If I go straight down from here,
I'm going to end up somewhere at her heel over here.
And then her other leg is going to be over here somewhere.
And again, I'm looking for these stress points. I'm going to see
this comes up here. This comes in here.
Why, because I know this continues on up in the air like that.
Shoulders might be too far.
So I've been spending a little bit of time trying to get the -
trying to get my proportions right so that I can
hang the material properly over.
So I need to get this out just a little bit more.
I'm going to hang this from her shoulder. This is kind of where it's going. It
hangs from her shoulder here out to here
just like that and this gets pulled up to her other shoulder up here.
So I'm kind of drawing through getting up to that shoulder up there then
this folds over this, goes - kind of puffs over the top of that.
And then down.
And if I'm going to see it fold in here, I'm going to see where this is. And then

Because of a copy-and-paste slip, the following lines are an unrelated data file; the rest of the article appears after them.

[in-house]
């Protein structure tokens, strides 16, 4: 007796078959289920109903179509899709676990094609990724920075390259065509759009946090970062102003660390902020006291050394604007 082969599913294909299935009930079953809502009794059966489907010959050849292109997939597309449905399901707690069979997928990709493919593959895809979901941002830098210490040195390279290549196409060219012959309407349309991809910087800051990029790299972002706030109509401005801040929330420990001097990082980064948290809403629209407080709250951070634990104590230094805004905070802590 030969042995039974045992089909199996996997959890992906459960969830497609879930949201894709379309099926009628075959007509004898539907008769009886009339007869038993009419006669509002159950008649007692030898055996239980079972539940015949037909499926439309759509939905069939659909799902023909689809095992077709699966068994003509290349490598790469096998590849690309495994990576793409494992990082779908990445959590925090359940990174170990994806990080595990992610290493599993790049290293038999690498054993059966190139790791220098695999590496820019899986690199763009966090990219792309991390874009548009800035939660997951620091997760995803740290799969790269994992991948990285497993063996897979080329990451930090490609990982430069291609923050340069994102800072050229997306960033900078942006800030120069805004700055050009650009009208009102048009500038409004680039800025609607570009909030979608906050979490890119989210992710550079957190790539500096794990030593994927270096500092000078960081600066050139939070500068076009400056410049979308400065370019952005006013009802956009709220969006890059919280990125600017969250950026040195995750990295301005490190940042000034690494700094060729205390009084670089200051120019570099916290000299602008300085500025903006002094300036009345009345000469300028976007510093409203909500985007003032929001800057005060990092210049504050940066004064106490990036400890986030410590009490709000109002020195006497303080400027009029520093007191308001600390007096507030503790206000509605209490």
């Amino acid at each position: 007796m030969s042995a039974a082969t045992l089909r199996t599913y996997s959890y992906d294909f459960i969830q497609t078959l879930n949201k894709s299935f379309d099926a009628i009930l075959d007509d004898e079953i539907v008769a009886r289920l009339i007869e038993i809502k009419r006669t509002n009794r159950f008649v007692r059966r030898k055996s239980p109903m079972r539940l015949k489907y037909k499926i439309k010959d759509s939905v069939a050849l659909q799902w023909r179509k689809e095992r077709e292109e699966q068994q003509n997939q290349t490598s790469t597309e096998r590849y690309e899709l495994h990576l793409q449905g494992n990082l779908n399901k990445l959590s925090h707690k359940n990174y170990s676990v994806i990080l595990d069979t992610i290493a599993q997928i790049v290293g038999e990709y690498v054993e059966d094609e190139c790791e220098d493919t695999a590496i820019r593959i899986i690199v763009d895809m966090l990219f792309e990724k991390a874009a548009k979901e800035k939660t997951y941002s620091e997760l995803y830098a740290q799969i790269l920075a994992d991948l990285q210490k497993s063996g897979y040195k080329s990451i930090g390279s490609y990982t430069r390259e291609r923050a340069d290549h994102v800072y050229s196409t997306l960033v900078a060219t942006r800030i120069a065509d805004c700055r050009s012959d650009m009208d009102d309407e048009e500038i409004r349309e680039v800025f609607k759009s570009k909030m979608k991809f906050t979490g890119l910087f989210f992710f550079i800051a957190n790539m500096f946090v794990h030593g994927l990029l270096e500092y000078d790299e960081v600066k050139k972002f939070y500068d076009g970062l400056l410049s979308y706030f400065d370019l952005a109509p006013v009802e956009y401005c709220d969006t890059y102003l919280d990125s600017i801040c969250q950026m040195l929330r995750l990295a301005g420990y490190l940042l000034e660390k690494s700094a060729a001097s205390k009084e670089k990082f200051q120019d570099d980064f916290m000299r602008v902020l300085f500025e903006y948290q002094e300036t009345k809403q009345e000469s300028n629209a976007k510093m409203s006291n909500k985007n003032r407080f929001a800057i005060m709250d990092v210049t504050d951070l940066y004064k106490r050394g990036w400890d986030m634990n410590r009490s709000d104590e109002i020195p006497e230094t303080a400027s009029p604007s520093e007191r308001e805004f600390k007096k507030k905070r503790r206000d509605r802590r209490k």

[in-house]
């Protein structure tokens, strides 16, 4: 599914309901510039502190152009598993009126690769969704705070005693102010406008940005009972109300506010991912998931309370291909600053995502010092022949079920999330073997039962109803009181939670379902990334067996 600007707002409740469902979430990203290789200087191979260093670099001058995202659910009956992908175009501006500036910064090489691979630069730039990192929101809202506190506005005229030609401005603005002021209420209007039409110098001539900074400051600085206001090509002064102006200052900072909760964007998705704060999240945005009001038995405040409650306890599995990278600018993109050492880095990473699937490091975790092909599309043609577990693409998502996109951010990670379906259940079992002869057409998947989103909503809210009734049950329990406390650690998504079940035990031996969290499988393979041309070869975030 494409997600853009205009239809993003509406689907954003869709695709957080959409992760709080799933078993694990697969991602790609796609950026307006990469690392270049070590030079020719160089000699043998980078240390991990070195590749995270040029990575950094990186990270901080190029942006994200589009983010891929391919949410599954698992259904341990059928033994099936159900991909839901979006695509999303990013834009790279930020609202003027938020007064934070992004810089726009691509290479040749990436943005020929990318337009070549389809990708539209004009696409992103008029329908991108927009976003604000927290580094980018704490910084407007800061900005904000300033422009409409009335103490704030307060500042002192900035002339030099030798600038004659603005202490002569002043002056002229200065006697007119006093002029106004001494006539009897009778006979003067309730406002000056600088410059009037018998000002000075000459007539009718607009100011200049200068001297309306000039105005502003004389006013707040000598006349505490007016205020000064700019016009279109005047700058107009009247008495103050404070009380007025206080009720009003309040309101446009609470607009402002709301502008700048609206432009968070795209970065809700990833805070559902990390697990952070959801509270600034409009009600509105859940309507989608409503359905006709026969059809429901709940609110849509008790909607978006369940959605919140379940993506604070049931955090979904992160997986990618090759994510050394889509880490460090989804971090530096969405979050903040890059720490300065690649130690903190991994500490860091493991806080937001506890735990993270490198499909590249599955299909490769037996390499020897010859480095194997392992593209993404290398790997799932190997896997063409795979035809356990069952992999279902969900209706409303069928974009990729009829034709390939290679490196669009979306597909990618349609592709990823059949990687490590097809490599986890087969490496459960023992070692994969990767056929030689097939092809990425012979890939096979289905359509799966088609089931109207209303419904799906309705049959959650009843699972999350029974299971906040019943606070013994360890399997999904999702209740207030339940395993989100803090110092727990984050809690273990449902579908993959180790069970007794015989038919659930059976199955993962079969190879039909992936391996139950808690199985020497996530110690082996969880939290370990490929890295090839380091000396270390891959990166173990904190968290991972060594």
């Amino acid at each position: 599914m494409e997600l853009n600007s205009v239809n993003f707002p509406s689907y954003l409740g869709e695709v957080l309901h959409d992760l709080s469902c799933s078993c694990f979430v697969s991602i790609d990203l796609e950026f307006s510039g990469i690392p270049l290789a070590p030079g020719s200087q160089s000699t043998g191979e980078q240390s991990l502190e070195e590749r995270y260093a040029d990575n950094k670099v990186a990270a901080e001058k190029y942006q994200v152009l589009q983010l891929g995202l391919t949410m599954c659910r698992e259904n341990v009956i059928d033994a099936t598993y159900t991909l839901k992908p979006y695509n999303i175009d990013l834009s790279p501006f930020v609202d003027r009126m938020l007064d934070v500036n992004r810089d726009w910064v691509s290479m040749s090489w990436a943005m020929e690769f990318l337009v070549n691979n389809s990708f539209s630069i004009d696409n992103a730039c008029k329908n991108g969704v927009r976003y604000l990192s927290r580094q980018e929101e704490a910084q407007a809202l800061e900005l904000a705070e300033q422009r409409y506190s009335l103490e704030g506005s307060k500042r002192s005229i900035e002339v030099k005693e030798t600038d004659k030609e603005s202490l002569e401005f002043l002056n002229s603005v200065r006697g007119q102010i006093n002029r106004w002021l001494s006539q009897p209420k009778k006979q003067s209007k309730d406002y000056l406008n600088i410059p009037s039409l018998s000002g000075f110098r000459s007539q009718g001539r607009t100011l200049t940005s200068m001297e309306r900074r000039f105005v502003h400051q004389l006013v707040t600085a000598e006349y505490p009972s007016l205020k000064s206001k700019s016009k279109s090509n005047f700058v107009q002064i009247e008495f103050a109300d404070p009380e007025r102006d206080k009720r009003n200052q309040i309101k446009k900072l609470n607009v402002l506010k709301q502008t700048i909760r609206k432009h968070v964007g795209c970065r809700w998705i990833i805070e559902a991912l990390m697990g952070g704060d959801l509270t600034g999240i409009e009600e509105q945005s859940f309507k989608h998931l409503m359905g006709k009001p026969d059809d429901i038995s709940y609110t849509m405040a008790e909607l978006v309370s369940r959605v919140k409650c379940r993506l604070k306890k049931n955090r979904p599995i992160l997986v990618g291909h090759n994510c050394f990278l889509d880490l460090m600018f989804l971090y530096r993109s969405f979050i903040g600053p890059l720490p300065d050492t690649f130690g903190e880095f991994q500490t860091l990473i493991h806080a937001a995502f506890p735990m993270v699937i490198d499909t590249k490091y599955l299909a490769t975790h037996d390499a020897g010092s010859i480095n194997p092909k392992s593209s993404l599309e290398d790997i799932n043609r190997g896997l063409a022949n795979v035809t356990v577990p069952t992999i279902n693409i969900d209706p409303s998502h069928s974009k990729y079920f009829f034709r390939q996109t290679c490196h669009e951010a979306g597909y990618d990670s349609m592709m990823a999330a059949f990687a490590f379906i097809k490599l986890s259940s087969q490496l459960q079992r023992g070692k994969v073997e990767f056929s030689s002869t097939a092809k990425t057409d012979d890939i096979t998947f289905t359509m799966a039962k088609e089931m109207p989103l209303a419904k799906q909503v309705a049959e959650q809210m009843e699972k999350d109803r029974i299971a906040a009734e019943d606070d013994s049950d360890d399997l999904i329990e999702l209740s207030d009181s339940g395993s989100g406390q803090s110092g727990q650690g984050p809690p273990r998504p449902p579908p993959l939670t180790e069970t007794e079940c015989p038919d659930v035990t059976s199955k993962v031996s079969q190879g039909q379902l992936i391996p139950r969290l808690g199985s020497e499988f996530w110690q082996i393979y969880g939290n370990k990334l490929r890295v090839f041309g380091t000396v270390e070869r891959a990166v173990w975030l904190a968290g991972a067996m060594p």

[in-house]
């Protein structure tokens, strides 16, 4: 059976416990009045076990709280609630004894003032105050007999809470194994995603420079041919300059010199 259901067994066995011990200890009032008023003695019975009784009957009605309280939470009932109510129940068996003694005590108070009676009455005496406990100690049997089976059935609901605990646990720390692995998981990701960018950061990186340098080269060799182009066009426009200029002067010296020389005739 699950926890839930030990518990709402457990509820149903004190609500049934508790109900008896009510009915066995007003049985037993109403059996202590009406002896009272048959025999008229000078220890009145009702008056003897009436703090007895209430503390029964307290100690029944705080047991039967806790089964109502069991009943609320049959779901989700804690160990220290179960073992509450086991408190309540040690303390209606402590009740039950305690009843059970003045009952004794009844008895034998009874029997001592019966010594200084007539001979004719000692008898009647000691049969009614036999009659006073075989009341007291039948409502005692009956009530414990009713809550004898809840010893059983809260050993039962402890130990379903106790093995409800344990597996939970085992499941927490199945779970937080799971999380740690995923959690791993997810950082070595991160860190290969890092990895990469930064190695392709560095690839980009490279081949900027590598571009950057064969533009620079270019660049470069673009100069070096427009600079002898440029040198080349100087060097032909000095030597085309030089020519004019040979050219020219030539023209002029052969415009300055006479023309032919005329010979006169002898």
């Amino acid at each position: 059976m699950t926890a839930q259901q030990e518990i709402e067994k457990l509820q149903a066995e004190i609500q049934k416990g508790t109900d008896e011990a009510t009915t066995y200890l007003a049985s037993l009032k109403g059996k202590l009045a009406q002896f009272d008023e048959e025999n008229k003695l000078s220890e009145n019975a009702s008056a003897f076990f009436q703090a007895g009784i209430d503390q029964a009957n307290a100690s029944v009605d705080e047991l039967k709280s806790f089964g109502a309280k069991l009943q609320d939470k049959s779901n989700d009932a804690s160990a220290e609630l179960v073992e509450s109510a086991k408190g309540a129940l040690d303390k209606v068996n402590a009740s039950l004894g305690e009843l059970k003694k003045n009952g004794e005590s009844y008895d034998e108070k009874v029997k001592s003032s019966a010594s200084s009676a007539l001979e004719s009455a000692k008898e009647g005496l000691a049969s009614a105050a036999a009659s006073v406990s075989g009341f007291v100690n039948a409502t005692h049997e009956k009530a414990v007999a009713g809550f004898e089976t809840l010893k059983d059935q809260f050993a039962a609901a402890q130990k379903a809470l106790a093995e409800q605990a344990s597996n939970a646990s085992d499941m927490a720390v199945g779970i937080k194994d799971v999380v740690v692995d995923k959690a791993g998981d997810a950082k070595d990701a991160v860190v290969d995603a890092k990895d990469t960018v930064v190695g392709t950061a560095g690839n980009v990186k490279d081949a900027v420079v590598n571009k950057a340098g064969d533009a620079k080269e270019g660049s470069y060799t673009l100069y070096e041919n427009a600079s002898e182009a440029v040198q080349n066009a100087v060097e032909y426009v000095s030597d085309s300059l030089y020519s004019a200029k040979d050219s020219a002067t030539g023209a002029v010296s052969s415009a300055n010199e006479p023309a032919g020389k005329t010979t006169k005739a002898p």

I'm going to kind of play off of these
areas in here and I'm pulling from these high points on here, on her hips or where
the material falls back. So we'll come from there and then it will hang
how her legs would be.
Now this, we're going to use this staff.
Okay, so I'm going to start with the staff and it bows out this way just a
So I'm going to go ahead and use that.
Now she has her shoulders thrown back a little bit here and I'm going to move,
that means her ribcage is going to be out here like this.
And then from there
down to her hip
which is going to be out this way.
Just going to pull up here.
So I'm going to try to build on that.
Here this comes inside.
Farther out there.
From this point I'm going to pull back the
material. Let me get the rest of her in here first. I don't want to jump in too
I'll go out here.
So these are all going to pull from the other side over here right across
And then again pulling from here.
And the biggest thing that's going to be the biggest issue here is her hip.
This is where things are going to fall off of this position out here, pretty much
come up in here.
Again, I'm going to - I'm going to let the pole kind of help determine a lot
of my action in here.
This is her head here.
Okay, the folds I'm going to be looking for, the stress points are right from
back over to here